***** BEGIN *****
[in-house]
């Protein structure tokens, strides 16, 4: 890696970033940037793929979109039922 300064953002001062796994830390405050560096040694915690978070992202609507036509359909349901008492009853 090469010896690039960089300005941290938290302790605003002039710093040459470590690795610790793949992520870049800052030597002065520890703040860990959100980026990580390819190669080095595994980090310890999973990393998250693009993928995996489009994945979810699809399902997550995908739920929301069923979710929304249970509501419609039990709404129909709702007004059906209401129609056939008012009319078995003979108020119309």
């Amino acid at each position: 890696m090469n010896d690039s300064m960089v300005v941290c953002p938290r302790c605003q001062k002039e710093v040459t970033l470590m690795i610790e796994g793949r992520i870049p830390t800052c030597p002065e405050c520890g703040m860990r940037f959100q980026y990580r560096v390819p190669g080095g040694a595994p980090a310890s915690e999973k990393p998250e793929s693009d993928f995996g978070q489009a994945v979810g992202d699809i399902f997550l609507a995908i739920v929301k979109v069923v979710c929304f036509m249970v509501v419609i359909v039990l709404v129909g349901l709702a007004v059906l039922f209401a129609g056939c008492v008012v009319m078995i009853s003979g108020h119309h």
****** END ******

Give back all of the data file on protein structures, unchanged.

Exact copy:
[in-house]
């Protein structure tokens, strides 16, 4: 890696970033940037793929979109039922 300064953002001062796994830390405050560096040694915690978070992202609507036509359909349901008492009853 090469010896690039960089300005941290938290302790605003002039710093040459470590690795610790793949992520870049800052030597002065520890703040860990959100980026990580390819190669080095595994980090310890999973990393998250693009993928995996489009994945979810699809399902997550995908739920929301069923979710929304249970509501419609039990709404129909709702007004059906209401129609056939008012009319078995003979108020119309």
């Amino acid at each position: 890696m090469n010896d690039s300064m960089v300005v941290c953002p938290r302790c605003q001062k002039e710093v040459t970033l470590m690795i610790e796994g793949r992520i870049p830390t800052c030597p002065e405050c520890g703040m860990r940037f959100q980026y990580r560096v390819p190669g080095g040694a595994p980090a310890s915690e999973k990393p998250e793929s693009d993928f995996g978070q489009a994945v979810g992202d699809i399902f997550l609507a995908i739920v929301k979109v069923v979710c929304f036509m249970v509501v419609i359909v039990l709404v129909g349901l709702a007004v059906l039922f209401a129609g056939c008492v008012v009319m078995i009853s003979g108020h119309h």